Monday, December 2, 2013
18th Century Hair Fashion & A Story of Changing Portraits
The Huntington Library in San Marino, CA, has a wealth of artwork dating from the 1700's. From this collection, a recent article discussed how these paintings depict women's hairstyles from the 1700's, and that these silhouettes are known for becoming more fanciful and extreme as the years progressed. Starting with a close fitting hair silhouette at mid-century, hairstyles gained height over the years, becoming the topic of conversation, jokes and public outrage. Feathers, ornaments and hats topped these towering structures.
A unique viewpoint on this topic is brought up in the recent article "Hair Today, Gone Tomorrow" by Kimberly Chrisman-Campbell, "Huntington Frontiers", Fall/Winter 2013. In this study, the author shows how hairstyles changed during this time, mentioning the influences of both British and French trendsetters of that era. She notes how hair fashion was transforming more quickly than apparel fashion. Of most importance was that the trending hair silhouettes became a problem when it came to portraits. While the artist may have painted the subject in the height of fashion, these portraits were usually out-dated only a few years later by the inclusion of an extreme hair style.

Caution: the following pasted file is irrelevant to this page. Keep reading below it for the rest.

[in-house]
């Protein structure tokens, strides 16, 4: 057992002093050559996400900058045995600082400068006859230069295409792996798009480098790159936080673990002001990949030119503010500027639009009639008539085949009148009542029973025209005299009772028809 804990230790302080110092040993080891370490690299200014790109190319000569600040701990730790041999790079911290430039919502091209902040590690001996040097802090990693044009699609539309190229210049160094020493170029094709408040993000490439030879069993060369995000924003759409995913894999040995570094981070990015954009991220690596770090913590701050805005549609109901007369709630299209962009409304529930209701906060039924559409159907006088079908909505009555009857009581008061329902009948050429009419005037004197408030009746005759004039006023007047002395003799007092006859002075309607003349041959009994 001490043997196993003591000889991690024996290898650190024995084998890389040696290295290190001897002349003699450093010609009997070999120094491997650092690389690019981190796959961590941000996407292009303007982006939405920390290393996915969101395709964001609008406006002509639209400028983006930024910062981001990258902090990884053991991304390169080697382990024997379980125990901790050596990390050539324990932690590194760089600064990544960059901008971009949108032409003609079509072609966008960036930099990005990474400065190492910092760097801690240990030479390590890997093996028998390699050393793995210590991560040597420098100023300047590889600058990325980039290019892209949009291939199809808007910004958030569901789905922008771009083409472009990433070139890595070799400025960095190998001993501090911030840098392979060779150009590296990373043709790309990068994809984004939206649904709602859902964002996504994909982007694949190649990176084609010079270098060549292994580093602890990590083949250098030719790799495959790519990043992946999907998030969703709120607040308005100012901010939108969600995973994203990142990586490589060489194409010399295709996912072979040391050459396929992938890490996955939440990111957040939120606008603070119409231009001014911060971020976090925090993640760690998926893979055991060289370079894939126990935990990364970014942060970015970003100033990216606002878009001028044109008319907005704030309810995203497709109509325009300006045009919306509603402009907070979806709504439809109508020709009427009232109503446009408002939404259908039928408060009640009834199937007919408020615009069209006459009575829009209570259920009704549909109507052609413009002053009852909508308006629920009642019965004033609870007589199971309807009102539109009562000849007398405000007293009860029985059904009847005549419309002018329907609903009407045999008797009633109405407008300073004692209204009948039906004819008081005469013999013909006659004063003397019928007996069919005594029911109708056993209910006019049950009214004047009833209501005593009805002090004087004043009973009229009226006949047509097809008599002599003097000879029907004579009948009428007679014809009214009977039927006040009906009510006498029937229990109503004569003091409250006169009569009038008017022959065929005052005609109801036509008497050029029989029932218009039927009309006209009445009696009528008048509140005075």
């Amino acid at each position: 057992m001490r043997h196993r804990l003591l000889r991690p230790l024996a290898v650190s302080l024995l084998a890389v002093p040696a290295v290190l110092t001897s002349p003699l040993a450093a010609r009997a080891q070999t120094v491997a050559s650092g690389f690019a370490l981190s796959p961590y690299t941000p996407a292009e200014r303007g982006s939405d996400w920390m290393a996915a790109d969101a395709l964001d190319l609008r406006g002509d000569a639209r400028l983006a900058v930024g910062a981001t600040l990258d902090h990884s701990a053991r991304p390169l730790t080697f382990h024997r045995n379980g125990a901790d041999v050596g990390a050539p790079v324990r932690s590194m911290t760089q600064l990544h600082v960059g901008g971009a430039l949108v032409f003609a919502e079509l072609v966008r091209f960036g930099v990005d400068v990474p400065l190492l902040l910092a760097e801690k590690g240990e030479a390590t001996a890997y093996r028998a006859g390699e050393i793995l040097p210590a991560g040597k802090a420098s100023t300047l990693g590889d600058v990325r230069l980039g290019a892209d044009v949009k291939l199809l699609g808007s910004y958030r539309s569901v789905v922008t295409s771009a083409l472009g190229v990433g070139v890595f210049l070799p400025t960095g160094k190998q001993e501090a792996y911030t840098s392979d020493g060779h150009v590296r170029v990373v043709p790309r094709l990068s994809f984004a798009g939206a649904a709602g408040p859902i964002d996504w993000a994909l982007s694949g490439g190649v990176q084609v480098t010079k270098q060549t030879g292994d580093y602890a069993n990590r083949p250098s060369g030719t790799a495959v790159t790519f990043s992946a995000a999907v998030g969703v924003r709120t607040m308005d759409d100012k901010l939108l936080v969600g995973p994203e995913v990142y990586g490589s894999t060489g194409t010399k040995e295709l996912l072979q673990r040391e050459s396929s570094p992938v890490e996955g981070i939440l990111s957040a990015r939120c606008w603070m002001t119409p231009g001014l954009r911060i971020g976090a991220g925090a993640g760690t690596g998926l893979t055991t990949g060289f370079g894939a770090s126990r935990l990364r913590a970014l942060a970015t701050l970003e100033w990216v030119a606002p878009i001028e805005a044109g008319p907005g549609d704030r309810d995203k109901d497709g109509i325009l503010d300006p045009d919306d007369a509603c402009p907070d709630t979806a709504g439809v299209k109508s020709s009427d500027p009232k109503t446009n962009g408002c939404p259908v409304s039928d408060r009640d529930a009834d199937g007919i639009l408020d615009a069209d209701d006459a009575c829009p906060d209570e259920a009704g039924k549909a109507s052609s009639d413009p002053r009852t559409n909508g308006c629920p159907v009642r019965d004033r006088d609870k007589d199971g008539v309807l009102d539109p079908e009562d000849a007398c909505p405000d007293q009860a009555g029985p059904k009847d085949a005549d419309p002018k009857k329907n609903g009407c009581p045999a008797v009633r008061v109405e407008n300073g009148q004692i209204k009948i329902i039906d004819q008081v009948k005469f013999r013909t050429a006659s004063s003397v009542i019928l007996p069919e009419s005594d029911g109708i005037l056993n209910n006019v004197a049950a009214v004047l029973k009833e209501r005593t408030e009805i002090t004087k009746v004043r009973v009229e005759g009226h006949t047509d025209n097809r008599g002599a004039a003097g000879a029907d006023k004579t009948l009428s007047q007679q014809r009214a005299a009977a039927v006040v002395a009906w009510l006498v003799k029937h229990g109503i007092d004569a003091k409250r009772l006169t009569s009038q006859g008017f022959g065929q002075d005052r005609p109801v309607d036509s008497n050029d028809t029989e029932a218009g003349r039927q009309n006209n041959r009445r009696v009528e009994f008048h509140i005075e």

The out-dated paintings were brought up to date with more current hairstyles when possible. Ideally, the original artist painted over the earlier hairstyle, transforming it into a more acceptable silhouette. The range of success in this technique varied. Today these alterations can be seen using modern technology that allows us to rediscover the original layers.
"Hair Today, Gone Tomorrow" is fascinating reading for both the costumer as well as the general fashion buff. It sheds light on past styles and how fashion trends moved quickly, even in the late 1700's.